Roadkill–Politician rises up the British political ladder in new Hugh Laurie drama

Review by C.J. Bunce

We’re always on the lookout for the next great British/Irish/Scottish/UK police procedural or mystery, and the new Hugh Laurie four-part star vehicle Roadkill may not be the Life on Mars or Ashes to Ashes, Hinterland or Shetland, Marchlands or Lightfields, Derry Girls, The Woman in White, Mr. Selfridge, Zen, Quirke, or Sherlock, but it’s better than most of the UK series that have made it to the small screen in the past few years.  Airing in the UK on BBC One this past Fall and first in the U.S. as part of PBS’s Masterpiece series, it is now available on Amazon and DVD (still the PBS choice platform for British productions).  A lucky show that finished production before the pandemic kicked into full force, Roadkill will be a must-see for Laurie fans, and its angle on politics and telling a politician’s personal story should be enough to keep other anglophiles interested.

Hugh Laurie’s high-ranking British politician Peter Laurence is not like his role as Greg House on House, MD, and yet the character has more in common than just the actor behind it.  Laurence is flawed, sure-footed, pragmatic, charismatic, and confident–even strident–in his private and public life.  Fans of House, MD, will find Laurie much more sympathetic and amiable this time (closer to the comedic actor of decades past), and that sounds crazy considering he is a government cabinet minister (note for Americans: that’s not a religious minister) only a notch below the Prime Minister spot.  He’s also a liar, a bad father, a worse husband, an adulterer, and he may even have a third daughter he wasn’t aware of.  He’s been sued for something he actually did wrong and he won, costing a reporter’s job and a million and half pounds  in damages to the newspaper she worked for by way of defamation.  In a real world of crooked politicians always winning, that probably doesn’t sound like good television, right?

We first meet Laurence as he appears on a recurring local radio show, hosted by Tony Pitts (Rogue One: A Star Wars Story) as Mick “The Mouth” Murray.  Laurence tells listeners the straight dope, which consists of the official political view (always in line with the Prime Minister) merged with some everyman truth.  What plays out is a politician who is always making mistakes, and yet when you parse out the “why” of those mistakes the answer is Laurence actually has the best interests of England at heart, whether back in his days promoting health outside the official bounds of the law via a partnership of America and the National Health Service, or as the Minister of Justice, against the Prime Minister’s tough-on-crime stance as he tries to improve a prison system that has an out-of-control suicide rate and other poor conditions.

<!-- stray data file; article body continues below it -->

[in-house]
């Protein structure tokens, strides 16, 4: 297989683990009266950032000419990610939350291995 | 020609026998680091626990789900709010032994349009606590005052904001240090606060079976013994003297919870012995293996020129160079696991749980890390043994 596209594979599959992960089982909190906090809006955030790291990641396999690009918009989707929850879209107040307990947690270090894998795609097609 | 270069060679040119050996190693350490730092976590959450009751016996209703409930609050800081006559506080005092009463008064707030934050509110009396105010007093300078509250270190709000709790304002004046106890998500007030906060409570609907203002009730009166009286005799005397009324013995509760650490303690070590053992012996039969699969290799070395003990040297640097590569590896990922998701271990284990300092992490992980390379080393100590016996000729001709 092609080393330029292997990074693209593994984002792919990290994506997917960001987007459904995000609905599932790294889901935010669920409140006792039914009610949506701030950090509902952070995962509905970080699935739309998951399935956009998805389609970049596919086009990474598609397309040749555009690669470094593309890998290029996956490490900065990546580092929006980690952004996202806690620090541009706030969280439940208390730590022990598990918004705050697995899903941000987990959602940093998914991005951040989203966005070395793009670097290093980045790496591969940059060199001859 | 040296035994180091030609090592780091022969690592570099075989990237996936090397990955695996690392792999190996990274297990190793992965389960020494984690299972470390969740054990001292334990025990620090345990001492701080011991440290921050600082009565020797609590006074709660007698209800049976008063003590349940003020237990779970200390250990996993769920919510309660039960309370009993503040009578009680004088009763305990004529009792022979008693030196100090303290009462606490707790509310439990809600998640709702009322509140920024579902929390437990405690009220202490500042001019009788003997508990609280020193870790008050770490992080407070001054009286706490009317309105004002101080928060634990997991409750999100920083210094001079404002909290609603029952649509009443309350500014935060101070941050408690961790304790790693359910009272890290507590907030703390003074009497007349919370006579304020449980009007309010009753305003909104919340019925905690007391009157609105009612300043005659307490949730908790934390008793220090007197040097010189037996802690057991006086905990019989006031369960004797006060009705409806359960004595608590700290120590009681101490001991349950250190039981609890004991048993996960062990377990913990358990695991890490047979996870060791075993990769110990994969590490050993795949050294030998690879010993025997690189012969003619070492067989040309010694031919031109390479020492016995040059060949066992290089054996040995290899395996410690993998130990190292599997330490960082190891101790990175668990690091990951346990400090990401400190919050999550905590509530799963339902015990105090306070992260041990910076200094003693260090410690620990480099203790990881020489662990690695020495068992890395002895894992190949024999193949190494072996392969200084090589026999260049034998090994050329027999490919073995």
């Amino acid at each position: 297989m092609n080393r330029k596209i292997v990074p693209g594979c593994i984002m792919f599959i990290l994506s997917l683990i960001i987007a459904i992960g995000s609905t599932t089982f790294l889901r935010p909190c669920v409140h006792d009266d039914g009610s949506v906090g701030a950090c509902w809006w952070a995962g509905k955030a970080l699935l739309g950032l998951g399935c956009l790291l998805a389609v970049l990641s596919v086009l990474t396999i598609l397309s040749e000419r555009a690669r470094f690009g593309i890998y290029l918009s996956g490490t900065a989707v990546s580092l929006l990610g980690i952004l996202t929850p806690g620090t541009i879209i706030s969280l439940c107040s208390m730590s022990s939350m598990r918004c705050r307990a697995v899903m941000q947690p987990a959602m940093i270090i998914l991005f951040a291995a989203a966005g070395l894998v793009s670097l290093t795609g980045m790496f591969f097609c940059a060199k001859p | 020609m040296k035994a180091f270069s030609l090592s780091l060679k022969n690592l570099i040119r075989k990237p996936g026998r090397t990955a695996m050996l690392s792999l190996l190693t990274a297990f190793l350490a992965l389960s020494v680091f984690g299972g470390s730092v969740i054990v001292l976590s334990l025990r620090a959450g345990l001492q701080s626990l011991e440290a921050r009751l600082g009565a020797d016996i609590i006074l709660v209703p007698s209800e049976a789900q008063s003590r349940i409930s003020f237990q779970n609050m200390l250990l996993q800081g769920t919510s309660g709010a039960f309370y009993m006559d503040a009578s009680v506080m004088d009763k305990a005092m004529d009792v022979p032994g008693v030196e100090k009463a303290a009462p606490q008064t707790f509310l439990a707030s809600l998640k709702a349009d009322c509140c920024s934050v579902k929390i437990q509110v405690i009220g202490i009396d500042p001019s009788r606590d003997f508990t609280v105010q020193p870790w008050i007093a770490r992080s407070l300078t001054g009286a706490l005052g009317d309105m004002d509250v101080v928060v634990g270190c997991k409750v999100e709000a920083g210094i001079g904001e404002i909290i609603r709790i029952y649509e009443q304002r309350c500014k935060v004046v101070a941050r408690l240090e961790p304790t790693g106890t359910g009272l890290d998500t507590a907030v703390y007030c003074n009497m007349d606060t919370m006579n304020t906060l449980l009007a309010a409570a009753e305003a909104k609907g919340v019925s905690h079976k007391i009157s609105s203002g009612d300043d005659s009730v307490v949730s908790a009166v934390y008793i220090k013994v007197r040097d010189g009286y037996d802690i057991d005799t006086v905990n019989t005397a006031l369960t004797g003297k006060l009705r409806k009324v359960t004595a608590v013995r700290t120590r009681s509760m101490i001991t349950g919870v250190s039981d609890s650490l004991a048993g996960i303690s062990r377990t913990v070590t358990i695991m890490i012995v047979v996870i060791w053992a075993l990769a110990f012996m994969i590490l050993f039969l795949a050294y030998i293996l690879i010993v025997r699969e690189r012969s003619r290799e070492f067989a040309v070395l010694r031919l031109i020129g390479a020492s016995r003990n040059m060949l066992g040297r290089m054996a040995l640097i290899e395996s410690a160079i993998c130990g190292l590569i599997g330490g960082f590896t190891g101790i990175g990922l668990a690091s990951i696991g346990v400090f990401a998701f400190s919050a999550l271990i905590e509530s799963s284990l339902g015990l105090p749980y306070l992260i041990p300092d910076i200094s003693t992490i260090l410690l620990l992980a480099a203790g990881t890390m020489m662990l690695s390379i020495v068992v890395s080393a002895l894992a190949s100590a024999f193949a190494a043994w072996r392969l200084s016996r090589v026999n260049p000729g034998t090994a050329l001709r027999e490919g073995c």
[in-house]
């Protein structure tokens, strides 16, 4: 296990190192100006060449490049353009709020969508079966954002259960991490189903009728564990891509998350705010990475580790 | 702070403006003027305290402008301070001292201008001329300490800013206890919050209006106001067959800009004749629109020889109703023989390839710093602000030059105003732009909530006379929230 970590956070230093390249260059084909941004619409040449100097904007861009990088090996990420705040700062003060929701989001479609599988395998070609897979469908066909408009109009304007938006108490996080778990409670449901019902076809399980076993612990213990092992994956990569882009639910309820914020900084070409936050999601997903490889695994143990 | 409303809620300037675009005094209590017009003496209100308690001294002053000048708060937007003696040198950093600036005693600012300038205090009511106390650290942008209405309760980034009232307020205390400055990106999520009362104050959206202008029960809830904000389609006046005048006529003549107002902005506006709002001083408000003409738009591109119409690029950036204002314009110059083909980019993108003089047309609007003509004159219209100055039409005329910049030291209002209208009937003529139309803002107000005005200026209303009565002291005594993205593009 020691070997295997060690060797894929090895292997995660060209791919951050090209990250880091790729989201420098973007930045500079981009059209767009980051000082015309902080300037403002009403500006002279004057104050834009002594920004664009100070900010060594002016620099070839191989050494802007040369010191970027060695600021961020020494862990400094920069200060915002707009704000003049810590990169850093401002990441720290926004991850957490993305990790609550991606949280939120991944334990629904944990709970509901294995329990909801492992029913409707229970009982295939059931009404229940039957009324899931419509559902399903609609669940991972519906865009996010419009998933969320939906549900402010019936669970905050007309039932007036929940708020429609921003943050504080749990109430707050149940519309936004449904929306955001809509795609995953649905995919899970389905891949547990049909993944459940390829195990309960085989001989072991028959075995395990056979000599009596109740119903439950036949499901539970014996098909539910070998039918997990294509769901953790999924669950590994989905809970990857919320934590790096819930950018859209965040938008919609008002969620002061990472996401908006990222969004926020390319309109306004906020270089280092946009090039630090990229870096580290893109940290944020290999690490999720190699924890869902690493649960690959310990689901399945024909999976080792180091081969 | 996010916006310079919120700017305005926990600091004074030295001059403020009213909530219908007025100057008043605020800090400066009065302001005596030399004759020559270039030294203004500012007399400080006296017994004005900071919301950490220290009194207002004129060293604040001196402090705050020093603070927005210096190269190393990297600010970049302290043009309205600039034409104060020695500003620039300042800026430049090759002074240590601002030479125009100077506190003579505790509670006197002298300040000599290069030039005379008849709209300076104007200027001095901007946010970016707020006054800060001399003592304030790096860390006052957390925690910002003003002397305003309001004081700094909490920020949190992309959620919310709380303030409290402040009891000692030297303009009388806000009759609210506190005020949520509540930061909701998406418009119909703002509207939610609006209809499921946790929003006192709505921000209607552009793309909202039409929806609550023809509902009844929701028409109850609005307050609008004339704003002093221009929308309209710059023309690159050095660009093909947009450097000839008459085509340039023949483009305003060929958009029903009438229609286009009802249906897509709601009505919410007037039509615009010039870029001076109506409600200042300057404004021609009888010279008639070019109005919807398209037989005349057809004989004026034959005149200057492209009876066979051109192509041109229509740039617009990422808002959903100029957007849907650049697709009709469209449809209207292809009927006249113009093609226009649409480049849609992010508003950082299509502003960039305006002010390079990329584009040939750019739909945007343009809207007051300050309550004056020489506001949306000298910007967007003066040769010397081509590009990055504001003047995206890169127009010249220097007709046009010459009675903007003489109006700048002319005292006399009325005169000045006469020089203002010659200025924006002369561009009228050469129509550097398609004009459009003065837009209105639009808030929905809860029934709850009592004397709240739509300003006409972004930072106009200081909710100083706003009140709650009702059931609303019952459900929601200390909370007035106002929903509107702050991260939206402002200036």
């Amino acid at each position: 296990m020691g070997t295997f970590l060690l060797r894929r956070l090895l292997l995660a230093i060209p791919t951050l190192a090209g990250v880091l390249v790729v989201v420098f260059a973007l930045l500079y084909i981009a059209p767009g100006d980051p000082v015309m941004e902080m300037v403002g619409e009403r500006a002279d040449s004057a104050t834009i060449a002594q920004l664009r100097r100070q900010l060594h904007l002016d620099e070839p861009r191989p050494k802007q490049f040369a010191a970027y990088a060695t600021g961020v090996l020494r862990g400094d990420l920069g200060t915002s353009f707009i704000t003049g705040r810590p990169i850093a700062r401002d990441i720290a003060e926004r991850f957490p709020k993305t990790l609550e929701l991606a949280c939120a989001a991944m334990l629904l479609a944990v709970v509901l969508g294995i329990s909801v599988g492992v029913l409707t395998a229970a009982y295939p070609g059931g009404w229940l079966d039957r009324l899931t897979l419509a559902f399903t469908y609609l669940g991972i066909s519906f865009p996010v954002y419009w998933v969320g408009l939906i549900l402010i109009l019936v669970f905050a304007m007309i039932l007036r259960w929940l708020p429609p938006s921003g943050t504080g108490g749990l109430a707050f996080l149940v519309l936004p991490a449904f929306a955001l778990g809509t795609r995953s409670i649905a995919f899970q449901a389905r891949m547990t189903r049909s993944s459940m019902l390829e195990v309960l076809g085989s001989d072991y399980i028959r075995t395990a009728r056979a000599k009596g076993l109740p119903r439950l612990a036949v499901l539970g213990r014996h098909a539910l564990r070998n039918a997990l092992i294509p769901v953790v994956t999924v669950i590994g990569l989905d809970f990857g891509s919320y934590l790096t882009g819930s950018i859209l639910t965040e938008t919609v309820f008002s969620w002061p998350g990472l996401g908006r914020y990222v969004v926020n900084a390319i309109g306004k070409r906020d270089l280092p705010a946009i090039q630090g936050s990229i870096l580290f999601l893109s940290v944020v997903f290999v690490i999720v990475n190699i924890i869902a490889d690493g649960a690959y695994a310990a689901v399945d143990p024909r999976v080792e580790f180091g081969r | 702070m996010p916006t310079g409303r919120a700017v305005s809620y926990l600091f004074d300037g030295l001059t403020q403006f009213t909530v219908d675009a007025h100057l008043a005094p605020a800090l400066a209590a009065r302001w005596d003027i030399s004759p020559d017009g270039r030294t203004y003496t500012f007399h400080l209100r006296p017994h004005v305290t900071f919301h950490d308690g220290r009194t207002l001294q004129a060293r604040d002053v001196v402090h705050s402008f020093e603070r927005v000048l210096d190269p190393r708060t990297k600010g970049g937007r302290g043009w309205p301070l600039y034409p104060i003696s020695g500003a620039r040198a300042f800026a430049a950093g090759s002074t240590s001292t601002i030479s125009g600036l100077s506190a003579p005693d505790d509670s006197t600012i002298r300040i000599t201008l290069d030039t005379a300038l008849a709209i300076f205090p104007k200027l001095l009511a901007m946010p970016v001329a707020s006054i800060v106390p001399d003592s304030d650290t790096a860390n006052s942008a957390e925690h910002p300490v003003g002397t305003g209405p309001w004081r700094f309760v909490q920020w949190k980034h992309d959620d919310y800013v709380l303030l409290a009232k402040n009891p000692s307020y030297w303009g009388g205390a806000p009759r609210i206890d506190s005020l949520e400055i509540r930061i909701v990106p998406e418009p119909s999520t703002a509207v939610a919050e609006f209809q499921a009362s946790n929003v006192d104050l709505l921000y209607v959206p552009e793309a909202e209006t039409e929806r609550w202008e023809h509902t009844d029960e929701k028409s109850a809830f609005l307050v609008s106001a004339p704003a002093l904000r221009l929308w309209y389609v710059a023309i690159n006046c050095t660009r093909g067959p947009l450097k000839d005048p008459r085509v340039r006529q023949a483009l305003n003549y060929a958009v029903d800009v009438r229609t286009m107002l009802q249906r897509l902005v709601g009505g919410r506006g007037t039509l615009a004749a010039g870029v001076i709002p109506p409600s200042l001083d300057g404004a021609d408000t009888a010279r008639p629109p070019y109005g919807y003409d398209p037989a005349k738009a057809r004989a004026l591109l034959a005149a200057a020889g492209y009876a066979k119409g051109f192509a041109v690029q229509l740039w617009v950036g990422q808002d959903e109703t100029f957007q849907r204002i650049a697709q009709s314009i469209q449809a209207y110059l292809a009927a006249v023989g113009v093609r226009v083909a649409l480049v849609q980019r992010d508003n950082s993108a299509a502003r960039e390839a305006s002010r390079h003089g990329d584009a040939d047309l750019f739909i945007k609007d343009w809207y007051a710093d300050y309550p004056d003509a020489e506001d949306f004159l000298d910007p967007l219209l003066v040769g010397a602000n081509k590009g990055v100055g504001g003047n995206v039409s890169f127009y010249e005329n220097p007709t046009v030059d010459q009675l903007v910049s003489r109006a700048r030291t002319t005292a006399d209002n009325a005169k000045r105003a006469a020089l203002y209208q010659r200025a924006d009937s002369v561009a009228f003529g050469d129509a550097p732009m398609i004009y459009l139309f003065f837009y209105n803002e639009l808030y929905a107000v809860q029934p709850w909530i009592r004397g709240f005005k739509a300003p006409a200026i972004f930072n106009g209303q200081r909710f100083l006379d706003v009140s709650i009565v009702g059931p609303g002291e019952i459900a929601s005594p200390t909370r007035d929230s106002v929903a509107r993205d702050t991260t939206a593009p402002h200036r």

What story are director Michael Keillor (Mr. Selfridge) and writer David Hare (Collateral) trying to tell?  That’s a bit tough to figure out.  Like his series Collateral (reviewed here at borg), Hare aims for talking about authentic, human relationships.  His wife, played by Saskia Reeves (Luther, Shetland) knows he’s cheating on her, but keeps busy with her own career and seems fine to be letting him get on.  His mistress, played by Sidse Babett Knudsen (Westworld) seems isn’t dependent on Laurence either.  Only his youngest daughter, a walking disaster played by Millie Brady (The Queen’s Gambit, Pride and Prejudice and Zombies), is out of sorts–with him and the rest of the series characters–because she wants him to acknowledge and apologize for his public and private faults.  The bulk of the third episode chronicles a family meeting where Laurence is the target of his daughter for his personal failings, but this drifts from the more interesting main plot, Laurence getting promoted up the political ladder despite his actions and choices.  At one point the Prime Minister, played expertly by Helen McCrory (His Dark Materials, Life, the Harry Potter films), asks him if the reason for his success without being required to ever really answer for his actions is because of misogyny.  A good question for the character and real-life politicians like him. (McCrory was made for this role, and would make a great M in the Bond series).

Subplots include an investigation by the reporter (played by Dublin Murders’ Sarah Greene), a leak in Laurence’s office, the involvement of Laurence’s defense counsel who helped clear his name, frequent dressings-down by the Prime Minister, and a potential scandal: the arrival of a previously unknown daughter, played by Shalom Brune-Franklin (Line of Duty, Thor: Ragnarok), currently residing in prison.  What could have had some better development is the machinations of the two advisers to Laurence and the Prime Minister, played by Iain De Caestecker and Olivia Vinall (The Woman in White).  At times they seem to be the puppet masters behind the actual running the government work of both Laurence and the Prime Minister, illustrating the fragile nature of modern government.

Hugh Laurie is so much fun to watch, it begs the question of whether he’d make (or would have made) a good Doctor on Doctor Who.

This is not much of a mystery, as usually found in the PBS Masterpiece playbook, most of the revelations are telegraphed early and predictable.  But the acting and characters make this an easy choice for four quick hours of television.

Better than The Silence, The Five, The Missing, Thirteen, Broadchurch, David Hare’s Collateral, and Dublin Murders The four episodes of Roadkill are streaming on Amazon Prime and available on DVD here at Amazon.

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